Sopel 6.0 Name Change and Migration
Writing Sopel modules is cool. But what’s cooler is sharing them. We want to make that easier. With that in mind, we’re preparing for Sopel 6 to focus on enabling that. It will include some new features to make it easier to share and enjoy modules.
However, in order to facilitate these changes, we do have to make some breaking changes. This page tells you what you need to do to account for them. It will be updated with more information as development toward Sopel 6 continues. Don’t worry; this will likely be the last release with breaking changes for a while.
An early alpha version is available here.
For a number of reasons, we’re changing Willie’s name to Sopel. This will have
a very big impact on everyone. Users will need to install the bot using the new
package name. Module authors will need to import things from the new package
name (that is, replacing
import willie.module and the like with
This is the only user-facing breaking change we’re planning. In 5.3.0, the
auth_method settings in the config, were
added, and apply to all the different ways of authenticating that Sopel
supports. They will replace the old settings (like
will be removed in 6.0. If you configure with the wizard, you won’t notice
this change; it only really concerns you if you’re manually editing the config
Messaging function changes
The functions used in modules to send messages have been made more consistent with each other, and between triggered (like in commands) and un-triggered contexts (like in @interval callables). The changes are as follows:
- The arguments of
notice()are reversed in un-triggered context; it now takes the message as the first argument, and the destination as the second, as it always had in triggered contexts.
action()are now available all the time. When not in a triggered context, they take an additional argument
destination. When in a triggered context, this argument is optional and defaults to the trigger sender. If you were passing
recipientas a keyword (rather than positional) argument to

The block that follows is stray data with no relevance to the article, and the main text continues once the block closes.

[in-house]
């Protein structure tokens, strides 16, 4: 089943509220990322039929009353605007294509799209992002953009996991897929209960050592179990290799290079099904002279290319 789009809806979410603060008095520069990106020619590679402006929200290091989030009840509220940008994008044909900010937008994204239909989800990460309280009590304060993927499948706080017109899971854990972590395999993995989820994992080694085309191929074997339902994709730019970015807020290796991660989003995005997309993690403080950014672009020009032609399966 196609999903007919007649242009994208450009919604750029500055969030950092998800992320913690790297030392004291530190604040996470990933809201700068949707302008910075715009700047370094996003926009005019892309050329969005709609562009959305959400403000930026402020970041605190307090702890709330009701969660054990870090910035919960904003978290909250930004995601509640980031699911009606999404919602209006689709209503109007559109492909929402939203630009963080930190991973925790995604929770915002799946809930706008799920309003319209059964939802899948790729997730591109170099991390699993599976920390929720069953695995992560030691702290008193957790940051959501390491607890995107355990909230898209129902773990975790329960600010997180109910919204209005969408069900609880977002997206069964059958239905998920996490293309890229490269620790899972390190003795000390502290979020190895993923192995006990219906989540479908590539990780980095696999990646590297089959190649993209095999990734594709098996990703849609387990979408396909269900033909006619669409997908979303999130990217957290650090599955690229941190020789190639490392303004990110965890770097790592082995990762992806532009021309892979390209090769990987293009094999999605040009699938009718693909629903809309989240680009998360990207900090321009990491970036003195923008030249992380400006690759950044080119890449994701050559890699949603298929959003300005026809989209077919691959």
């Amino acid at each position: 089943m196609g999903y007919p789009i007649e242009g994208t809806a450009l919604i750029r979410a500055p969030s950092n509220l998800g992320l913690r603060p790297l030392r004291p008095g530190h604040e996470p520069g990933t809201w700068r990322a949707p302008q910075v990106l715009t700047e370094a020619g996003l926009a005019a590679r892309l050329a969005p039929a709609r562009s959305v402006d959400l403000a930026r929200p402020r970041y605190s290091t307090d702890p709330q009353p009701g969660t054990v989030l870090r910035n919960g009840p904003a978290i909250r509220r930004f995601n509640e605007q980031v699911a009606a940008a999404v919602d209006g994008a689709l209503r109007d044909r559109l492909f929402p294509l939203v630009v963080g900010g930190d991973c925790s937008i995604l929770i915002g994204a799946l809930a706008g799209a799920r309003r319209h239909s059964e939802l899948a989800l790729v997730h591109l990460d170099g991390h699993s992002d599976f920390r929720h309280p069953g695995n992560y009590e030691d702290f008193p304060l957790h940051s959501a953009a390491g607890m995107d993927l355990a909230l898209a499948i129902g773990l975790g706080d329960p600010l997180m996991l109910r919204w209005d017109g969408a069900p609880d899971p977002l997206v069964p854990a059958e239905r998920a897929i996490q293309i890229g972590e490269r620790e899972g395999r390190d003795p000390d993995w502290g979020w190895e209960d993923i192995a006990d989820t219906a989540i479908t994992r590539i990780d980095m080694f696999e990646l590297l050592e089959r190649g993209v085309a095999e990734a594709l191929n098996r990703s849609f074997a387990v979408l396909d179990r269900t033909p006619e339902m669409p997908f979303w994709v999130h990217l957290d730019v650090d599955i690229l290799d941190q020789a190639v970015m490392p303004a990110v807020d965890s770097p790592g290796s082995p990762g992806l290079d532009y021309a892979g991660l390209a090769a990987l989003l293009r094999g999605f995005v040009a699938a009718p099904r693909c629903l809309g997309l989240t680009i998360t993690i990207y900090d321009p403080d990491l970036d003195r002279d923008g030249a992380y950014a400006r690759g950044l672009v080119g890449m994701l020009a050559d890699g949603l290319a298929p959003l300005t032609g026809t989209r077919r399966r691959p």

action(), you’ll need to change it appropriately.
reply()is also available all the time, with new arguments
reply_to, the latter being the name to prepend to the message. These are optional in triggered contexts, and default to the trigger’s sender and triggering nick. The
noticeargument is always optional, as before. However, if you were passing it positionally, its position has changed to accommodate the other new arguments, so you’ll need to change that.
msg()is considered deprecated, and will be removed from the documentation. However, since it would obviously be a serious pain for everyone to actually move away from it, it will continue to work without a warning for the time being.
A few things have been shifted around in
sopel.tools for 5.3.0, splitting
the module up into a few smaller, easier to maintain modules. While they’re
still importable directly from
willie.tools in 5.3.0, they’ll only be
importable from their new locations in 6.0.
Static configuration sections
The documentation for the core configuration settings has always been lacking,
so we’ve come up with a way to make it document itself the same way we document
the API. However, to force ourselves to document it, we’ll be disabling the
magic that lets you grab arbitrary keys from the core config. You’ll only be
able to use the pre-defined ones. The sections for your own modules will stay
the same as they are now, unless you want to use this new functionality for
config.core, and possibly the sections for some of the modules we
include by default, will change.
Refactoring of module loading
A bunch of stuff is getting moved around and refactored so that we can load modules from folders. Unless you’re messing with the loading internals in your modules, this won’t break anything for you.
Removing ancient rule formats
This really only affects you if you’re porting a phenny or jenni module. Those bots supported callables with a tuple in the rule attribute. Willie quietly accepted this, when you set the attribute directly rather than with a decorator, though it was considered deprecated from 3.1. It added confusing code with no clear benefit, so we’ve removed it.